Nephritic Syndrome

Nephritic Syndrome
  • an Inflammatory process
  • When it involves glomeruli, it leads to
    • Hematuria and RBC casts in urine.
    • Associated with azotemia, oliguria, hypertension (due to salt retention), and proteinuria (< 3.5 g/day)
Acute poststreptococcal
Rapidly progressive
Diffuse proliferative
IgA nephropathy
(Berger disease)
Alport syndrome
Most frequently seen in children. Occurs ~2 weeks after group A streptococcal infection of the pharynx or skin.
RBC Cast
Resolves spontaneously.

Presents with:
 Peripheral and periorbital edema,
 Dark urine (cola-colored), and

—glomeruli enlarged and hypercellular.
IF—(“starry sky”) granular appearance (“lumpybumpy”) due to IgG, IgM, and C3 deposition along GBM and mesangium.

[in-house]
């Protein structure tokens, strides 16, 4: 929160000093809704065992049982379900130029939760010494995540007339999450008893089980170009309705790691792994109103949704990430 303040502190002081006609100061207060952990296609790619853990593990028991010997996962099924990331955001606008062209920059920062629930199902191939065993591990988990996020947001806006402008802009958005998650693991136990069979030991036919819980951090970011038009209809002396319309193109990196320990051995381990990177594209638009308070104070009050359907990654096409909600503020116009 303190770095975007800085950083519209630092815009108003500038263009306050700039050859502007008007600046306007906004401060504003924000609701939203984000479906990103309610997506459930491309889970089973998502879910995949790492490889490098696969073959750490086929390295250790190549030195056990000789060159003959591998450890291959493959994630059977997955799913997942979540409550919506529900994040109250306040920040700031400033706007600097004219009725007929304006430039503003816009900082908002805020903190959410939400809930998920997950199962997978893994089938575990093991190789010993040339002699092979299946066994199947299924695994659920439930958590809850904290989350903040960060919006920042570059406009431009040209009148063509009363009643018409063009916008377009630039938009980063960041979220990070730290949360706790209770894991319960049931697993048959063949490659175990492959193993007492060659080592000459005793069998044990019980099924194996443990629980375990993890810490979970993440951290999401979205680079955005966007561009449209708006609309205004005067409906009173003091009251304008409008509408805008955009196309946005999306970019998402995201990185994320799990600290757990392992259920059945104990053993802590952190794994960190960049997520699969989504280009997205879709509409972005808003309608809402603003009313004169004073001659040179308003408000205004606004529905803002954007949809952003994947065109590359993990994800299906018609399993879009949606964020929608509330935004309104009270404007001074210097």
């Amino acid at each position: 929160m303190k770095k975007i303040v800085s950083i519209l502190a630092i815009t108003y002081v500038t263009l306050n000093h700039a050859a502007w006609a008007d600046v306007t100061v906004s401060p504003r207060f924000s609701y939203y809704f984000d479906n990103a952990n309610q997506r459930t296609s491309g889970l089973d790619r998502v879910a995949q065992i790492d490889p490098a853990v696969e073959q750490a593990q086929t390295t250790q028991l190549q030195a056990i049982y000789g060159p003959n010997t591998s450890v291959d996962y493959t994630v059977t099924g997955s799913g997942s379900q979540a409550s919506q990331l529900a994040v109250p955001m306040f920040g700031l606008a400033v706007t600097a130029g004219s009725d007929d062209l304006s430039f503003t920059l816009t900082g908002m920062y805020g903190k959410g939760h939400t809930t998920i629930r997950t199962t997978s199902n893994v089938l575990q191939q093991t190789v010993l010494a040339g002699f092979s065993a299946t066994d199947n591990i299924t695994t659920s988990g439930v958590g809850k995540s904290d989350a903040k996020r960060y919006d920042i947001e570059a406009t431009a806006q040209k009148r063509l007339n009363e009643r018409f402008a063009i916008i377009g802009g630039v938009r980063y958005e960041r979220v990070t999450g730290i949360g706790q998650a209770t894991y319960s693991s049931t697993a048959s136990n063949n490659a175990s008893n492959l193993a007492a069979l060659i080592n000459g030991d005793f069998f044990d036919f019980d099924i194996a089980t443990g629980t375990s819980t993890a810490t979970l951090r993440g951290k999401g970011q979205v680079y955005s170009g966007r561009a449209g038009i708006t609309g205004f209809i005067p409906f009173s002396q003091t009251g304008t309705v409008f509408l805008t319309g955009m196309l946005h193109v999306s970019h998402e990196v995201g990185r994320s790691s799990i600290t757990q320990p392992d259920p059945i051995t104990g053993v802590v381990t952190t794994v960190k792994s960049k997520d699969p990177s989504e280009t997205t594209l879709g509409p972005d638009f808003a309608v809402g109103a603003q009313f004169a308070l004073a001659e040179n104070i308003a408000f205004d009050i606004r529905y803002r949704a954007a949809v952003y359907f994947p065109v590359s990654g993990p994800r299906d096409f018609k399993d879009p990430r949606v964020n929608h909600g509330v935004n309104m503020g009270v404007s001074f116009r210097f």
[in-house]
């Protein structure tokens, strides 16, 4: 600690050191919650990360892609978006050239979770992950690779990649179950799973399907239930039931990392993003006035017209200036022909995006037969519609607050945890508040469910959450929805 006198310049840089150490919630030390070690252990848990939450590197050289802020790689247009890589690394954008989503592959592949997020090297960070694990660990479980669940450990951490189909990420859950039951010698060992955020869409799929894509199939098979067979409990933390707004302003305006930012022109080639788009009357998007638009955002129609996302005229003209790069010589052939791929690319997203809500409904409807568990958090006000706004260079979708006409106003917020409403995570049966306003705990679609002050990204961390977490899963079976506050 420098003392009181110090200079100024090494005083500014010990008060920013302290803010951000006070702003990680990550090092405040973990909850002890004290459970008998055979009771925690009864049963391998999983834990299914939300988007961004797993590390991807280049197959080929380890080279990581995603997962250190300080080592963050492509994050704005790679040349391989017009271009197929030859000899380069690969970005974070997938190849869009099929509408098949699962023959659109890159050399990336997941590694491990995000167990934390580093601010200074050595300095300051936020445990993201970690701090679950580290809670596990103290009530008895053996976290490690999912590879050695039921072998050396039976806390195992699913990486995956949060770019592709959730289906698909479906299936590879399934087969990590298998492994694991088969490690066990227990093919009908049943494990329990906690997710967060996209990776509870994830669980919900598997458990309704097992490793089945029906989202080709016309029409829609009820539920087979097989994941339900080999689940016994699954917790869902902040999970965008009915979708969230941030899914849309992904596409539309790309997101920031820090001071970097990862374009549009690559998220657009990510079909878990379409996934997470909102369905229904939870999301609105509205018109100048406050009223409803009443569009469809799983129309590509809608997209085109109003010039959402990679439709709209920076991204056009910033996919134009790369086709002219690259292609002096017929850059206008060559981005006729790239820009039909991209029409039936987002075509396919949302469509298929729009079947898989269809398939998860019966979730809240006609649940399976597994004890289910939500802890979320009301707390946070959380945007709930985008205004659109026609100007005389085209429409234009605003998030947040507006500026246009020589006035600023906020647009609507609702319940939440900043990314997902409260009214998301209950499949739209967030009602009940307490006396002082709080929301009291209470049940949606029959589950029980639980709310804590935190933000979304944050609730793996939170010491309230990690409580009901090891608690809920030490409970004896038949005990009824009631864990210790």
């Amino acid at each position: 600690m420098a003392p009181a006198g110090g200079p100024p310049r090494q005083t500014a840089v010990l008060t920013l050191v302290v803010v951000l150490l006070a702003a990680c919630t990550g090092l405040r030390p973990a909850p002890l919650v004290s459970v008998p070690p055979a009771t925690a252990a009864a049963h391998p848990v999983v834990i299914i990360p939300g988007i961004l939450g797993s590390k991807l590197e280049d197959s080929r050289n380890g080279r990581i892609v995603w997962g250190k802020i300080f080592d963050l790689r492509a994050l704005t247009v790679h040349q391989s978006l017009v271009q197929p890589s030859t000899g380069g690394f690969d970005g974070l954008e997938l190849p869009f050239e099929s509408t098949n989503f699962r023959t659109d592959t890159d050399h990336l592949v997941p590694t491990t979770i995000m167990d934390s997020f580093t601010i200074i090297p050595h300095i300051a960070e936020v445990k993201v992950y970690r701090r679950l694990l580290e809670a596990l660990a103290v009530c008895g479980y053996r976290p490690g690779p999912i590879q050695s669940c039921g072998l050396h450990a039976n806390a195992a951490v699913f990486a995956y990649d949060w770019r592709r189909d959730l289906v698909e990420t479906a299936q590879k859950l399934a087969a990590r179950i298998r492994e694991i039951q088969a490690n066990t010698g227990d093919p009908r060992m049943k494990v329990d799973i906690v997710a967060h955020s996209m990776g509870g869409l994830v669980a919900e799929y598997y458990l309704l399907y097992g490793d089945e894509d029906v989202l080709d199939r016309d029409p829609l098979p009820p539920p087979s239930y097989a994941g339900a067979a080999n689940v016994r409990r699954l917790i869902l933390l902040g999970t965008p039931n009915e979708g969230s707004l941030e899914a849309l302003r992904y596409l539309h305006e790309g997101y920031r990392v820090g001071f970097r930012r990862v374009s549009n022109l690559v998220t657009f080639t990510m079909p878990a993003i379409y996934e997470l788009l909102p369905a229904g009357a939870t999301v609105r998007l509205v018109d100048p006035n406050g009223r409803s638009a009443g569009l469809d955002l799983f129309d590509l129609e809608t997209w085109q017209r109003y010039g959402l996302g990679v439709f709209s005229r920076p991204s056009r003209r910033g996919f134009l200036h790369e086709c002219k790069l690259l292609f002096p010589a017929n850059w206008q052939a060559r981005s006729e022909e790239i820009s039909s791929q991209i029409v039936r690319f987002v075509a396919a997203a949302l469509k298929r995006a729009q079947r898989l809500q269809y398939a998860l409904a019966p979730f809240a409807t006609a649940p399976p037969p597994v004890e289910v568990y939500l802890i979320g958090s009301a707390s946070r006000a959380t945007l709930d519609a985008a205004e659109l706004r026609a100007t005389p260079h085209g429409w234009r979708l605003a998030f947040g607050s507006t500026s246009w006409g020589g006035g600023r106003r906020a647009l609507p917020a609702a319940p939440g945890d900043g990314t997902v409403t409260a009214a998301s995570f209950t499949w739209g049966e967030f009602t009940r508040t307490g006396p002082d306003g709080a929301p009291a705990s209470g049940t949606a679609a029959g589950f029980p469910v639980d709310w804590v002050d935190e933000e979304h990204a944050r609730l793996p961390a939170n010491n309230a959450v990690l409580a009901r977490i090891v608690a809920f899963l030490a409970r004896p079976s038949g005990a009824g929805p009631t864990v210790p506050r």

EM—subepithelial immune complex (IC)

Type III hypersensitivity reaction.

 anti-DNase B titers and  complement levels
LM and IF—crescent-moon shape A. Crescents consist of fibrin and plasma proteins (e.g., C3b) with glomerular parietal cells, monocytes, and macrophages.
Several disease processes may result in this pattern, including:
Goodpasture syndrome:
type II hypersensitivity; antibodies to GBM and alveolar basement membrane Ž linear IF
Granulomatosis with polyangiitis (Wegener):

ƒƒMicroscopic polyangiitis

Poor prognosis.
Rapidly deteriorating renal function (days to weeks).

Due to SLE or MPGN.

LM—“wire looping” of capillaries.
EM—subendothelial and sometimes
intramembranous IgG-based ICs often with C3 deposition.

Most common cause of death in SLE. DPGN and MPGN can present as nephrotic syndrome and nephritic syndrome concurrently
Often presents/flares with a URI or acute gastroenteritis.
Episodic hematuria with RBC casts.

LM—mesangial proliferation.
EM—mesangial IC deposits.
IF—IgA-based IC deposits in mesangium.
Seen with Henoch-Schönlein purpura


Deafness &
less commonly, Eye problems

Mutation in type IV collagen Ž thinning
and splitting of the glomerular basemen membrane.

Most commonly X-linked